Over a period of three years, outstanding scholarship amounts that had to be paid by the government to these students, categorized under other backward classes, scheduled castes, or scheduled tribes, had piled up to USD 1.6 billion in 2018. The amount clear this backlog in this year’s budget, however, is a mere USD 422 million, which is a further decline from USD 470 million in last year’s budget. This has resulted in a situation where close to 75% of the people who clear the 12th grade or high secondary schooling in the country are not in position to pursue higher education. Teachers from these marginalized communities are also targets of this government, which has modified the hiring criteria for seats reserved for them, weakening the nation’s affirmative action regime. This has led to 33% of the teaching posts, reserved for the oppressed castes, being left vacant.
The condition of primary education is not any rosier. About 90 million children in the India remain out of school – the highest number for any country. For those children attending classes, the quality of education provided is abysmal in government schools, a large number of which have only one teacher.
“Schools are allotted Rs 10,000 in the beginning of each year, within the which the costs of electricity and other bills as well as the maintenance of the campus and furniture have to be met. While this amount is barely enough, even this is not allocated on the time. There have been dues pending for the last one and a half years,” complained Shankar Babu, a primary school teacher who had traveled over 1,500 kilometers from the southern state of Telangana to join the students protesting in Delhi.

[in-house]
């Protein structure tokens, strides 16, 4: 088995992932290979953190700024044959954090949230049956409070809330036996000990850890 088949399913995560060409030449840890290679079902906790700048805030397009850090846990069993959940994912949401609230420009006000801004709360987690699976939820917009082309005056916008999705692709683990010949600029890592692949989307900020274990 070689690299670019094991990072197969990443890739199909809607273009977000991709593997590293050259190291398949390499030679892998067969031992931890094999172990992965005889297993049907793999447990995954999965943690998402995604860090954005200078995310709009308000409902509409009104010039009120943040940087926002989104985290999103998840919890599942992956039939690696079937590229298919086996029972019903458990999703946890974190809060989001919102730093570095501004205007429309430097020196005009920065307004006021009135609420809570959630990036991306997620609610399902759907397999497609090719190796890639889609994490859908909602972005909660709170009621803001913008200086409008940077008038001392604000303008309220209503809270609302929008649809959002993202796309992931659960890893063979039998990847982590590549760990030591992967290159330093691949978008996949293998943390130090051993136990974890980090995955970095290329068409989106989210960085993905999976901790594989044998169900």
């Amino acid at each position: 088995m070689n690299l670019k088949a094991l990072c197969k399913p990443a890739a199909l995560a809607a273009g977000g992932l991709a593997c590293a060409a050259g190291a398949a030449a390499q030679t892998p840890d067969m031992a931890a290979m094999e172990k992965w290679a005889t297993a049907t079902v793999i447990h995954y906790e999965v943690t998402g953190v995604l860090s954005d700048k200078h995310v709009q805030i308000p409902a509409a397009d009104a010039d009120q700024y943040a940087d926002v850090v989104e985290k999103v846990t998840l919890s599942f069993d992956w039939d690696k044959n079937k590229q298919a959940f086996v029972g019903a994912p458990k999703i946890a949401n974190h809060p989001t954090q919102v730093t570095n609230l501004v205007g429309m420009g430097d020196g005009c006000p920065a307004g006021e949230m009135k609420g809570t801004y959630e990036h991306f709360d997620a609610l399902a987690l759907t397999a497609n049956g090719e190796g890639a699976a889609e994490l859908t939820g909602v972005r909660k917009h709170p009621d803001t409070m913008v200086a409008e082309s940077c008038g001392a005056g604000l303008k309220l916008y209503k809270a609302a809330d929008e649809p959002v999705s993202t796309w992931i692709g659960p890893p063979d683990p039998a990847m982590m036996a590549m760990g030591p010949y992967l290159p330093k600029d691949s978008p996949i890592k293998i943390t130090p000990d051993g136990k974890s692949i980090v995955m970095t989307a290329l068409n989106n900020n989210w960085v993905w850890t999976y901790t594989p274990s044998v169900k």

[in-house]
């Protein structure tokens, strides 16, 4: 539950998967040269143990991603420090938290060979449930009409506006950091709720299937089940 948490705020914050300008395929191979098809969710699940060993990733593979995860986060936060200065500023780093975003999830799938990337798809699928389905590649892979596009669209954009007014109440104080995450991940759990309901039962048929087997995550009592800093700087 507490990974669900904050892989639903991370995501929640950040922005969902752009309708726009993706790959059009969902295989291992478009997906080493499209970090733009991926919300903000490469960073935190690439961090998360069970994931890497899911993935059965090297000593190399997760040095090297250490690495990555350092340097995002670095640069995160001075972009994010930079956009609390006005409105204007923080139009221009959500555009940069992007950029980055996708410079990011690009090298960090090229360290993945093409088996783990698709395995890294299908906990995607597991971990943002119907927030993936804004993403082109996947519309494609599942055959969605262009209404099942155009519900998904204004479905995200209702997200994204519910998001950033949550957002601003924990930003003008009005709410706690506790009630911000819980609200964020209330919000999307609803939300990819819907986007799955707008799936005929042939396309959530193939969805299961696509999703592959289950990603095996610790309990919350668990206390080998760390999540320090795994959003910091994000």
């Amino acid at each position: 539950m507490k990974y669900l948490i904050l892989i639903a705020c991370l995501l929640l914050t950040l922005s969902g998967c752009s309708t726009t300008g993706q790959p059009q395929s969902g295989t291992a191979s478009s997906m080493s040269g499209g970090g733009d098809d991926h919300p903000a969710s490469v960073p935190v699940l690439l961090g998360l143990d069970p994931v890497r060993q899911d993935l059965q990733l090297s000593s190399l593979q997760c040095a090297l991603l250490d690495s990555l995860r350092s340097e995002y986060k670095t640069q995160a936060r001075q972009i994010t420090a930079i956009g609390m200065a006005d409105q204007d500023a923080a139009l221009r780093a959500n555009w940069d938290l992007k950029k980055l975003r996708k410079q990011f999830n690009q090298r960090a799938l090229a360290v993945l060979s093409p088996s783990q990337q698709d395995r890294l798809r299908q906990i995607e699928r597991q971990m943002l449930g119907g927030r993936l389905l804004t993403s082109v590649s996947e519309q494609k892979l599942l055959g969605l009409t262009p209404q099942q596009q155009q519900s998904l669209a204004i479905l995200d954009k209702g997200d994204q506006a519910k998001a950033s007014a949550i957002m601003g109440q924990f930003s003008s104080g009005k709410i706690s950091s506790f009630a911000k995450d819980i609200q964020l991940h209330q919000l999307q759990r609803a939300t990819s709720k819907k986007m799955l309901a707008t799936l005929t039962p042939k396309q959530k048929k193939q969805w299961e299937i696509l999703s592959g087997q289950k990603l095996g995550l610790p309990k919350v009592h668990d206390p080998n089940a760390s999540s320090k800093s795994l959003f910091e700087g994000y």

The class strength, especially in certain rural areas which host or produce a large number of migrant workers, do not remain static throughout the year. When families leave their villages as seasonal migrants for better employment opportunities, children often have to temporarily drop out from the schools. When the varying school strength drops to 20, all but one teacher continues to remain, while the rest are removed.
“While this is done in the name of rationalization of teacher-student ratio, when school strength rises again, however, teachers are not rehired. Many times students are removed from one school and placed in another. These are young children we are talking about. They take time to adjust themselves to a new environment,” he said.